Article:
When we last left Kate and Tully, the best friends portrayed in Firefly Lane, the friendship was on rocky ground. Now Kate has died of cancer, and Tully, whose once-stellar TV talk show career is in free fall, is wracked with guilt over her failure to be there for Kate until her very last days. Kate’s death has cemented the distrust between her husband, Johnny, and daughter Marah, who expresses her grief by cutting herself and dropping out of college to hang out with goth poet Paxton. Told mostly in flashbacks by Tully, Johnny, Marah and Tully’s long-estranged mother, Dorothy, aka Cloud, the story piles up disasters like the derailment of a high-speed train. Increasingly addicted to prescription sedatives and alcohol, Tully crashes her car and now hovers near death, attended by Kate’s spirit, as the other characters gather to see what their shortsightedness has wrought. We learn that Tully had tried to parent Marah after her father no longer could. Her hard-drinking decline was triggered by Johnny’s anger at her for keeping Marah and Paxton’s liaison secret. Johnny realizes that he only exacerbated Marah’s depression by uprooting the family from their Seattle home. Unexpectedly, Cloud, who rebuffed Tully’s every attempt to reconcile, also appears at her daughter’s bedside. Sixty-nine years old and finally sober, Cloud details for the first time the abusive childhood, complete with commitments to mental hospitals and electroshock treatments, that led to her life as a junkie lowlife and punching bag for trailer-trash men. Although powerful, Cloud’s largely peripheral story deflects focus away from the main conflict, as if Hannah was loath to tackle the intractable thicket in which she mired her main characters.

Unrelenting gloom relieved only occasionally by wrenching trauma; somehow, though, Hannah’s storytelling chops keep the pages turning even as readers begin to resent being drawn into this masochistic morass.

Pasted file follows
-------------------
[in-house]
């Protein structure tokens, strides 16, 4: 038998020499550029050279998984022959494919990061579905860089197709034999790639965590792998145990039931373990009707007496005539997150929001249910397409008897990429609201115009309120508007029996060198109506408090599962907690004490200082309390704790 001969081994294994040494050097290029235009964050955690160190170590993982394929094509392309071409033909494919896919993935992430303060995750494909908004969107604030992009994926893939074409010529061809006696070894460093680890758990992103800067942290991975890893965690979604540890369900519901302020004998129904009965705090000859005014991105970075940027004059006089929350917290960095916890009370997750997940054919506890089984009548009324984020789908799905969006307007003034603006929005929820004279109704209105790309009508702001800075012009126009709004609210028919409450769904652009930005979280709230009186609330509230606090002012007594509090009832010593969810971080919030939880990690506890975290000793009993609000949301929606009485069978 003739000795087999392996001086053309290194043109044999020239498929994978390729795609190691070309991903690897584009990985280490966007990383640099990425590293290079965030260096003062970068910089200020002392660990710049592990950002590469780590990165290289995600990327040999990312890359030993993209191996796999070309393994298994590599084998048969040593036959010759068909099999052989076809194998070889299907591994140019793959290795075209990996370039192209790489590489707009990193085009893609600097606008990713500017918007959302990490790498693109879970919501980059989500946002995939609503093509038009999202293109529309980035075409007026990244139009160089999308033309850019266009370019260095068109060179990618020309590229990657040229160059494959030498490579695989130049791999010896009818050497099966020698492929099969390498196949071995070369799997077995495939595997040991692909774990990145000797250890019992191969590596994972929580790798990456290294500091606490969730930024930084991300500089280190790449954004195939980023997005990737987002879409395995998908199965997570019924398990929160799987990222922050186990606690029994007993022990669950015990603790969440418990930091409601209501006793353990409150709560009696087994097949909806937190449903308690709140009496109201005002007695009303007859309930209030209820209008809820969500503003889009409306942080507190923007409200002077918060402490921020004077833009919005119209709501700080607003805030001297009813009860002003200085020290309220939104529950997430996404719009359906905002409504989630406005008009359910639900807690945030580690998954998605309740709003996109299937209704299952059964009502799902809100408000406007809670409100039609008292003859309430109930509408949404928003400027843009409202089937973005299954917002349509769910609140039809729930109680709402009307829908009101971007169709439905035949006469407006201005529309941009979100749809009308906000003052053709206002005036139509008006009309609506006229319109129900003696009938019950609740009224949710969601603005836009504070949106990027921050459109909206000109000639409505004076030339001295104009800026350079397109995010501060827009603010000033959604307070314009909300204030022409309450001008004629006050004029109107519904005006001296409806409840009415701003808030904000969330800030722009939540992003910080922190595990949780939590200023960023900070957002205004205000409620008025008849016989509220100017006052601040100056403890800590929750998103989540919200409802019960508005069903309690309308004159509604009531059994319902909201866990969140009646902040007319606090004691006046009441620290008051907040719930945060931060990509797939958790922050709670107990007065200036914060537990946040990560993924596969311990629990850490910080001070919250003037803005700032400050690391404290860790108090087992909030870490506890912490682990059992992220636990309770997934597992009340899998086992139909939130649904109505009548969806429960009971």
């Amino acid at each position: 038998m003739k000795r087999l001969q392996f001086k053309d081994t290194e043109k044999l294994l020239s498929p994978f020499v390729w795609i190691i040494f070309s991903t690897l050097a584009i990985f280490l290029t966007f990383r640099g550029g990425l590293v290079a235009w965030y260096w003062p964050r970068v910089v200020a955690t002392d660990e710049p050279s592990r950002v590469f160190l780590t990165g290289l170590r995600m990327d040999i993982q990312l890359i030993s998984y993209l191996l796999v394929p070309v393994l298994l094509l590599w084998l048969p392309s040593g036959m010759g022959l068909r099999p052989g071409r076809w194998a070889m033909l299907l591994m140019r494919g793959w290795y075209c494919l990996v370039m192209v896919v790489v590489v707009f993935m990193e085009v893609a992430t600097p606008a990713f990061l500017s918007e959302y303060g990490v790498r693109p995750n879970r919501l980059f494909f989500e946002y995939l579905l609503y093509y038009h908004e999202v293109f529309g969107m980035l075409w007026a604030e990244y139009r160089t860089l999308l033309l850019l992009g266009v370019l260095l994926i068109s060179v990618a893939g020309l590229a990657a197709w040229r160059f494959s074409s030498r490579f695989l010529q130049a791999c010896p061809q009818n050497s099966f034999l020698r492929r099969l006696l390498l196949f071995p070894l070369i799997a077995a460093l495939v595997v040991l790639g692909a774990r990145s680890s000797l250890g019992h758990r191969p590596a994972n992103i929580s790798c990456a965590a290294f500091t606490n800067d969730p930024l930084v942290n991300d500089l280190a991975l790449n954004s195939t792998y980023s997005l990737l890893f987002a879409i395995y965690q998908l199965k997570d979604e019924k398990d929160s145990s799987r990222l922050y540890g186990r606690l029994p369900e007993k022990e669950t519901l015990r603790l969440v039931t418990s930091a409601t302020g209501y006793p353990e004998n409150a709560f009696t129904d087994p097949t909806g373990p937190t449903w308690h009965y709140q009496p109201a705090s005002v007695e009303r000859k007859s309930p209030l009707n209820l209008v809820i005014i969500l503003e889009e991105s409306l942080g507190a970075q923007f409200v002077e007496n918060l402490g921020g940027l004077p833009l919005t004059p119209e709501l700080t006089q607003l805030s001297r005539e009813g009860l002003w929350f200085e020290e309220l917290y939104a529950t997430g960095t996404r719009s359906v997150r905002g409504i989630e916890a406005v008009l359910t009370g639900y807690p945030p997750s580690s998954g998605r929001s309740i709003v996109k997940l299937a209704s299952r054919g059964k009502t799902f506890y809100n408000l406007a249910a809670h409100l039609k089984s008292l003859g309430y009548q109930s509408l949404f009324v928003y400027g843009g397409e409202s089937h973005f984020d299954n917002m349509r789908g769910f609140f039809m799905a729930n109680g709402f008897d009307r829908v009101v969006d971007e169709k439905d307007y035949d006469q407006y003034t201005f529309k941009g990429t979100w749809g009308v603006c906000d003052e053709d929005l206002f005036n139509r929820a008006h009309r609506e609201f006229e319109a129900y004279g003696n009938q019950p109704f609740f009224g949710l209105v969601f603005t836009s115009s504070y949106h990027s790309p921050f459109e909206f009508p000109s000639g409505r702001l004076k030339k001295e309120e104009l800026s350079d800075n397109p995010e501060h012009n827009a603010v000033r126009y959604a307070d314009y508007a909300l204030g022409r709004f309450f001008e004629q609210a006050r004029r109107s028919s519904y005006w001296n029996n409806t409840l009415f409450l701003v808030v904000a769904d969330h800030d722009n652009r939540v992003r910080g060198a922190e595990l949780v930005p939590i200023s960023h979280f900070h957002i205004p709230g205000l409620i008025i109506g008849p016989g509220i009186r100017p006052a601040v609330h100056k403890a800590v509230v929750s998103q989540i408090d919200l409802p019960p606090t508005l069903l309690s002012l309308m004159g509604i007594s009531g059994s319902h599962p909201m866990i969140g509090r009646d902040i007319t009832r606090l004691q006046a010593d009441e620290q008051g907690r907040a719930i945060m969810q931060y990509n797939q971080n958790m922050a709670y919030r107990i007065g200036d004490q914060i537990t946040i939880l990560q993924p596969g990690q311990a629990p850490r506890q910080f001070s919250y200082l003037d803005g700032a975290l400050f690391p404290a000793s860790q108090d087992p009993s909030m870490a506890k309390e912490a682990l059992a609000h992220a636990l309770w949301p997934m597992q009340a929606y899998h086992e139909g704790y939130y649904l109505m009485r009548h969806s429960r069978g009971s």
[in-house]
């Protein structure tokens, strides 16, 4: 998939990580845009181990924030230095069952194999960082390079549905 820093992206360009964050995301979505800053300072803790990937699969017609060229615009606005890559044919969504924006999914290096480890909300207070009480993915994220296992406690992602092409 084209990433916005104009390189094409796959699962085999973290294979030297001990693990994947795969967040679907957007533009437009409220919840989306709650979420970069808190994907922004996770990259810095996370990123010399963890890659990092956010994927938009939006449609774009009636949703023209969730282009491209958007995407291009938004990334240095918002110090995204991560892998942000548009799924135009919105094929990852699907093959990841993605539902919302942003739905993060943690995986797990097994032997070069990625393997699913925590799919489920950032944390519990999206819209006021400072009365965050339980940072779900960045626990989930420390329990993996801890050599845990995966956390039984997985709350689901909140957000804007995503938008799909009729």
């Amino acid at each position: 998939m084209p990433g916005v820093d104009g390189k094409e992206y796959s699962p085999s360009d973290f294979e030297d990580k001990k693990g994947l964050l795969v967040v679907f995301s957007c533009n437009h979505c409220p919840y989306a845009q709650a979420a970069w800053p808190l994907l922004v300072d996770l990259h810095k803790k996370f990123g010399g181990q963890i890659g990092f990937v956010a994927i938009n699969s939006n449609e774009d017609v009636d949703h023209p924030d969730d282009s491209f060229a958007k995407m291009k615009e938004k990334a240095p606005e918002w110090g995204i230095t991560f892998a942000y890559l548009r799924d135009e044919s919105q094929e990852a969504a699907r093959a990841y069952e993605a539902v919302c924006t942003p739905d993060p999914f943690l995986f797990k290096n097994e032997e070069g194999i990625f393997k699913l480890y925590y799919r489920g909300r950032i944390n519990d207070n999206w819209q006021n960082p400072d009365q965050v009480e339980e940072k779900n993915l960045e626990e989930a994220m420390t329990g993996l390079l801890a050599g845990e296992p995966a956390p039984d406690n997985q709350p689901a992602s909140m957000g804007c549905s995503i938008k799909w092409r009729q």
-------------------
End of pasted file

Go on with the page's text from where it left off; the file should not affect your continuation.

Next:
Pub Date: April 23, 2013

ISBN: 978-0-312-57721-6

Page Count: 416

Publisher: St. Martin's

Review Posted Online: Feb. 18, 2013

Kirkus Reviews Issue: March 1, 2013

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THE COLDEST WINTER EVER

Debut novel by hip-hop rap artist Sister Souljah, whose No Disrespect (1994), which mixes sexual history with political diatribe, is popular in schools country-wide. In its way, this is a tour de force of black English and underworld slang, as finely tuned to its heroine’s voice as Alice Walker’s The Color Purple. The subject matter, though, has a certain flashiness, like a black Godfather family saga, and the heroine’s eventual fall develops only glancingly from her character. Born to a 14-year-old mother during one of New York’s worst snowstorms, Winter Santiaga is the teenaged daughter of Ricky Santiaga, Brooklyn’s top drug dealer, who lives like an Arab prince and treats his wife and four daughters like a queen and her princesses. Winter lost her virginity at 12 and now focuses unwaveringly on varieties of adolescent self-indulgence: sex and sugar-daddies, clothes, and getting her own way. She uses school only as a stepping-stone for getting out of the house—after all, nobody’s paying her to go there. But if there’s no money in it, why go? Meanwhile, Daddy decides it’s time to move out of Brooklyn to truly fancy digs on Long Island, though this places him in the discomfiting position of not being absolutely hands-on with his dealers; and sure enough the rise of some young Turks leads to his arrest. Then he does something really stupid: he murders his wife’s two weak brothers in jail with him on Riker’s Island and gets two consecutive life sentences. Winter’s then on her own, especially with Bullet, who may have replaced her dad as top hood, though when she selfishly fails to help her pregnant buddy Simone, there’s worse—much worse—to come. Thinness aside: riveting stuff, with language so frank it curls your hair. (Author tour)

Pub Date: April 1, 1999

ISBN: 0-671-02578-3

Page Count: 320

Publisher: Pocket

Review Posted Online: May 20, 2010

Kirkus Reviews Issue: Feb. 1, 1999